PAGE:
Danish entrepreneur Mette Lykke, chief executive of food waste app Too Good To Go, is on a mission: to reduce food waste one meal at a time. She left a well-paid job at management consultancy firm McKinsey what probably feels like a lifetime ago to co-found fitness tracker Endomondo in 2007 with two partners. After a slow start for the app, by 2015 it had 20 million users and caught the attention of American sportswear giant Under Armour, which snapped it up for $85m.
That would probably have been enough for most people, but after chatting to a fellow passenger by chance on a bus in Copenhagen, who showed her an app called Too Good To Go, and she started to appreciate how big of an issue in society food waste is. Indeed, as the app’s site reminds us, one third of all food produced today is wasted.
The app enables restaurants and shops to post what leftover food they have available at the end of their serving day, together with a time-slot for collection. Members of the public can then purchase discounted meals or groceries through the app. The surplus food is saved from being thrown away, the restaurants make a small additional revenue – and reduce their disposal costs – and the firm makes money by taking a cut on meals sold.
So Lykke set off on a second mission and has overseen rapid expansion of the food waste app, with Too Good To Go now employing some 450 people, operating in 13 European countries and due to roll out in the US before the summer.
“The initial aim was to take all that delicious food that was going to be thrown away and create a market for it,” she says of the sustainability motive. “It started with the app but the dream is to help change society’s attitude to food waste. We organise this around four pillars: Households, where half of food waste takes place; changing the mindset of businesses; education within schools to change the mindset of children; and politics and public affairs.”
To address food waste, the typical mode of operation sees a participating restaurant, as it shuts down for the day, upload what meals or food products are left available, which are made available for pick-up. Typically, the amounts are quite small, with Lykke estimating an average value of €35-€40, for example. Consumers use the app to check out what is available locally, order it and collect and Too Good To Go takes a small part of the transaction.
“The food is typically what would be thrown away at the end of that day, so it was fresh five minutes earlier,” she says of ensuring food safety. “Because restaurants are usually quite efficient at regulating surplus food, one of the first things they tend to say is ‘we don’t have any waste’ and they also express concerns about sales cannibalisation. But once they have tried it, we rarely hear those points raised again – because the amounts may be small but they add up for the operator, and of course in terms of meals saved, when you combine the excess from all the restaurants, then they add up hugely.”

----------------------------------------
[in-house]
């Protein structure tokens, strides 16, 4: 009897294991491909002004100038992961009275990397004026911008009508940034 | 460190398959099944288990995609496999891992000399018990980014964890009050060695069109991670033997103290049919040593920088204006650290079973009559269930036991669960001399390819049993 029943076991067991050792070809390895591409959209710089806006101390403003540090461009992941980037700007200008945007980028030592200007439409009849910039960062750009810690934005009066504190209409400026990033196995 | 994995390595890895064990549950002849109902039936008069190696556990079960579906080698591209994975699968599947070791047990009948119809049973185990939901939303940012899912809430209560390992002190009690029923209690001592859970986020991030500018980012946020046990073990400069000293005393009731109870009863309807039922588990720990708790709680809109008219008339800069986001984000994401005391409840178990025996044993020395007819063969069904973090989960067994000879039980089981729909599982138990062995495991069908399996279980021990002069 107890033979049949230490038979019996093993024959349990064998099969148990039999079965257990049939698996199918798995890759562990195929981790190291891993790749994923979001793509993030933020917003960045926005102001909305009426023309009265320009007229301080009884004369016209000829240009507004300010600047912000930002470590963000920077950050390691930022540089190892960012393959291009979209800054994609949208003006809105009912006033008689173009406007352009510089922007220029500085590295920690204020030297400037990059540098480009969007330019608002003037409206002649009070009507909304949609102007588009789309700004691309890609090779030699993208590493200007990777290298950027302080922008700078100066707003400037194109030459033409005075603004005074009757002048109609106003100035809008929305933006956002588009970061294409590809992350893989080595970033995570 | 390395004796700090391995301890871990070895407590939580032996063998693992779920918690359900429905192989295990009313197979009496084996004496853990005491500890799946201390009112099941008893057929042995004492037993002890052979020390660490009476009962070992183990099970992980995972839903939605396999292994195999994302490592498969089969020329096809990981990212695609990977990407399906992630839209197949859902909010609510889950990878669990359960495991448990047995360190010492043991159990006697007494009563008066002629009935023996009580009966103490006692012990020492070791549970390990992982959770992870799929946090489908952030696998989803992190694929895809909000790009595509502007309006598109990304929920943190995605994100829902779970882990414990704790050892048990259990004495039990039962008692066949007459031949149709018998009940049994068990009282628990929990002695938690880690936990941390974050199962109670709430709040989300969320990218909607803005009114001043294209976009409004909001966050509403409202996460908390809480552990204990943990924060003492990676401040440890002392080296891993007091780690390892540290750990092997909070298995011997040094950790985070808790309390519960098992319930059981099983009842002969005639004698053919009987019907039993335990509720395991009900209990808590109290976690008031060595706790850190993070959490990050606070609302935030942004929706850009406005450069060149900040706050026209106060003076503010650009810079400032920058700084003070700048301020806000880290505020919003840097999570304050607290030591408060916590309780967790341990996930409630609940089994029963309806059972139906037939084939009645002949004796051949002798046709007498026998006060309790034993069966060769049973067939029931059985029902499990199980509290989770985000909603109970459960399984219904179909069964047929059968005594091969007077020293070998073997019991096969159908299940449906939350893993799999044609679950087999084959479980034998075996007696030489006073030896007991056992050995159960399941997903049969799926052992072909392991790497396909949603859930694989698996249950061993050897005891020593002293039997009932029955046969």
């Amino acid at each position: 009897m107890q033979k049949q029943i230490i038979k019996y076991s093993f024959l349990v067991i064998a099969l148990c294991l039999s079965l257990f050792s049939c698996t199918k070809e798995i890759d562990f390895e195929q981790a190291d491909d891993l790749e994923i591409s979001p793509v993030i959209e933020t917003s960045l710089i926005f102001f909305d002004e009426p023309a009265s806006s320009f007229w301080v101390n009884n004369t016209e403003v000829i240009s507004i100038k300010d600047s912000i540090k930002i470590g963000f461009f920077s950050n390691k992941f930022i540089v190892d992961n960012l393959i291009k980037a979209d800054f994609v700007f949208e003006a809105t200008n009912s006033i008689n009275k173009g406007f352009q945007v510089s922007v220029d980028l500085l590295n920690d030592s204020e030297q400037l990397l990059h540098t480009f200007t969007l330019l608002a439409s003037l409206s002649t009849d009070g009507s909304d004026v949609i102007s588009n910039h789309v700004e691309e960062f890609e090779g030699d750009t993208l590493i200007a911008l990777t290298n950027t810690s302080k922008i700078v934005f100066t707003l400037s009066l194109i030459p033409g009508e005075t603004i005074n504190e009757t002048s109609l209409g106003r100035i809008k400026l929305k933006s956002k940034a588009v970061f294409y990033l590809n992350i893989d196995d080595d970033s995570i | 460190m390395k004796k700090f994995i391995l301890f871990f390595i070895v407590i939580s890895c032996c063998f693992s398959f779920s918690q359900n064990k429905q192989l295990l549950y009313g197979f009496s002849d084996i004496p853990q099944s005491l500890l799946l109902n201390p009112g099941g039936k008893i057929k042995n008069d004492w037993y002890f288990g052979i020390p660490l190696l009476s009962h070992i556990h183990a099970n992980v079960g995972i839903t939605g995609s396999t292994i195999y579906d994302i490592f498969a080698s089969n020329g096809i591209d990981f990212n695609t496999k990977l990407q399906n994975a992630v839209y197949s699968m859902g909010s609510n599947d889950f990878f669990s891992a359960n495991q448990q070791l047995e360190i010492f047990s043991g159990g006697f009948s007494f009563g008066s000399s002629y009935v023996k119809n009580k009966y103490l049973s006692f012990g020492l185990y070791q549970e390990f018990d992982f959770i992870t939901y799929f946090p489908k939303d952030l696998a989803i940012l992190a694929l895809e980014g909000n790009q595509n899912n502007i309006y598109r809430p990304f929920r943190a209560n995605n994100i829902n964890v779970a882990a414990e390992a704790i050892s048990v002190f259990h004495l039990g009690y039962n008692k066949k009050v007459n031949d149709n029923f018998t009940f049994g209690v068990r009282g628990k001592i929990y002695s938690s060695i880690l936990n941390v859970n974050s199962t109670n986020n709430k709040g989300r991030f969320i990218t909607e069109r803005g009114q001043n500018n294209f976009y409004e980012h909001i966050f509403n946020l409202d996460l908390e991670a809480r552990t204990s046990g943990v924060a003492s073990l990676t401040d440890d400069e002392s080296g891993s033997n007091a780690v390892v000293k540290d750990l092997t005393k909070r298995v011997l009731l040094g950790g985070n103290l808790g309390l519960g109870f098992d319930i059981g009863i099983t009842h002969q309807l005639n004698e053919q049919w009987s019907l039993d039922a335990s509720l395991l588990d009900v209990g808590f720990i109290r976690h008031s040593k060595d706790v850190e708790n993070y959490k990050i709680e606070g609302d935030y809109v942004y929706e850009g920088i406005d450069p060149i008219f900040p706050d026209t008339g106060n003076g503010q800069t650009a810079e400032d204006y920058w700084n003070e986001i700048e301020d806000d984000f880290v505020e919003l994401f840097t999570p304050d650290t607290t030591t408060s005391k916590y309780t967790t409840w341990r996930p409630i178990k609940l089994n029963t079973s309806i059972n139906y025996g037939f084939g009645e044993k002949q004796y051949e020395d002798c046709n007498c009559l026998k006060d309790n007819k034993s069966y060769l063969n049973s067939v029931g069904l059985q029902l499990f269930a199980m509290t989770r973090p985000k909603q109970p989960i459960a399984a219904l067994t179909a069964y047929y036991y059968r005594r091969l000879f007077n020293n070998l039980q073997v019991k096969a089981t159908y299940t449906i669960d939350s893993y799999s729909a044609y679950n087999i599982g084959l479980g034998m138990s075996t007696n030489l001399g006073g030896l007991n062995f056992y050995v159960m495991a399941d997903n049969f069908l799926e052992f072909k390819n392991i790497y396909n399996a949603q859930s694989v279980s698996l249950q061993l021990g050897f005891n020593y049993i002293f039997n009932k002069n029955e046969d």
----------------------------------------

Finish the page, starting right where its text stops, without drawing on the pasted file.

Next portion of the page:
Indeed, Too Good To Go currently operates in 13 countries and over 30,000 restaurants now, with plans for 14 more markets going forwards. The next big push is to the US, which “will happen before the summer”, according to Lykke. “We are well covered in Western Europe at the moment and we will launch in Poland, before deciding on whether to expand further in Central and Eastern Europe. So the US was the next obvious place.”
The business started in Denmark before expanding in to Norway, France, Germany, Switzerland and the UK. Lykke says that a big part of adoption is about how aware the domestic population is about the connection between food waste and the environment.
This awareness is particularly strong in France, for example. “It tends to work best in locations where we can sign up a lot of restaurants in a concentrated area. So, for example, 500 restaurants in central London is more effective than 500 across the UK. So we tend to expand city by city,” she says.
This is partly because of awareness and also because a more concentrated density of both operators and consumers make the logistics of pick-ups more viable. “For restaurants there are a number of advantages beyond the financial savings, because we are creating value out of something they would normally have to pay for in terms of disposal,” says Lykke. “Firstly, for their CSR (corporate social responsibility) many are saying there is strong consumer demand to know their waste policy. Secondly, it is good marketing, because with 20 million users we have a lot of eyeballs on their activity. A significant proportion of consumers will come back to that restaurant or store and pay full price.”
Too Good To Go currently saves round 100,000 meals per day and it has spread its activity to lobby major companies about date labelling to make this clearer, preferencing ‘best before’ and ‘often good after’ packaging, focusing on products where food safety is very high.
This has started to have some success and UK supermarket group Morrisons in late November announced it will be the first in the UK to sell goods beyond their “best before” date, with items worth £10 available for purchase at a discounted £3.09.
Working in collaboration with Too Good to Go, customers can purchase items as part of a new discount box scheme and vegetables, fruit, bakery and delicatessen items are available for sale in all 494 branches nationwide. Boxes are pre-packed, meaning that customers do not know of the contents until they collect them from their local shop. Morrisons says that it expects the scheme to dispense 350,000 food boxes during 2020.
Mette Lykke will speak at The Happetite’s “Sustainability: Growing Profits with the Right Values” panel, which will look into how sustainability creates new growth perspectives for hospitality players. More info: thehappetite.com